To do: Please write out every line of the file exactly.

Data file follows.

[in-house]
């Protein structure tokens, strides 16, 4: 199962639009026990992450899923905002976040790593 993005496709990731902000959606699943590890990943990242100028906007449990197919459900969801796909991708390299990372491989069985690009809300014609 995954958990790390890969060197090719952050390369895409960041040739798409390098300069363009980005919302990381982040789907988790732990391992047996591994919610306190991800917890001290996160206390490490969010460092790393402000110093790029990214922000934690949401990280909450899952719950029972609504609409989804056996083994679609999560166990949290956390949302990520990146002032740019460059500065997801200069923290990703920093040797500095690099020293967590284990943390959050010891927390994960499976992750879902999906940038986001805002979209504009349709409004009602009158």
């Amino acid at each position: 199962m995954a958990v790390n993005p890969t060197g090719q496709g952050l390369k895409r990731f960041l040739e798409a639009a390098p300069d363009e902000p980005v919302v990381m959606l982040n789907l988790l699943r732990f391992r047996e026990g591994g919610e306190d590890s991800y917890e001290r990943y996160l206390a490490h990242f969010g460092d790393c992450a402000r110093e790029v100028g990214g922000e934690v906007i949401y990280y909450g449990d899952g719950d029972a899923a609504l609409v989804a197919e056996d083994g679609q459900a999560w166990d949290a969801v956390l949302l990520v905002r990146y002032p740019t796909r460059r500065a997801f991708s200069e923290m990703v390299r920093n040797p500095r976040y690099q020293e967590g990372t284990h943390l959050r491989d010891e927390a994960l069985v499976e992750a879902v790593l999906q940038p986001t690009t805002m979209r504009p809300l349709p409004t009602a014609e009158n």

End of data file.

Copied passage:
[in-house]
């Protein structure tokens, strides 16, 4: 199962639009026990992450899923905002976040790593 993005496709990731902000959606699943590890990943990242100028906007449990197919459900969801796909991708390299990372491989069985690009809300014609 995954958990790390890969060197090719952050390369895409960041040739798409390098300069363009980005919302990381982040789907988790732990391992047996591994919610306190991800917890001290996160206390490490969010460092790393402000110093790029990214922000934690949401990280909450899952719950029972609504609409989804056996083994679609999560166990949290956390949302990520990146002032740019460059500065997801200069923290990703920093040797500095690099020293967590284990943390959050010891927390994960499976992750879902999906940038986001805002979209504009349709409004009602009158």
């Amino acid at each position: 199962m995954a958990v790390n993005p890969t060197g090719q496709g952050l390369k895409r990731f960041l040739e798409a639009a390098p300069d363009e902000p980005v919302v990381m959606l982040n789907l988790l699943r732990f391992r047996e026990g591994g919610e306190d590890s991800y917890e001290r990943y996160l206390a490490h990242f969010g460092d790393c992450a402000r110093e790029v100028g990214g922000e934690v906007i949401y990280y909450g449990d899952g719950d029972a899923a609504l609409v989804a197919e056996d083994g679609q459900a999560w166990d949290a969801v956390l949302l990520v905002r990146y002032p740019t796909r460059r500065a997801f991708s200069e923290m990703v390299r920093n040797p500095r976040y690099q020293e967590g990372t284990h943390l959050r491989d010891e927390a994960l069985v499976e992750a879902v790593l999906q940038p986001t690009t805002m979209r504009p809300l349709p409004t009602a014609e009158n």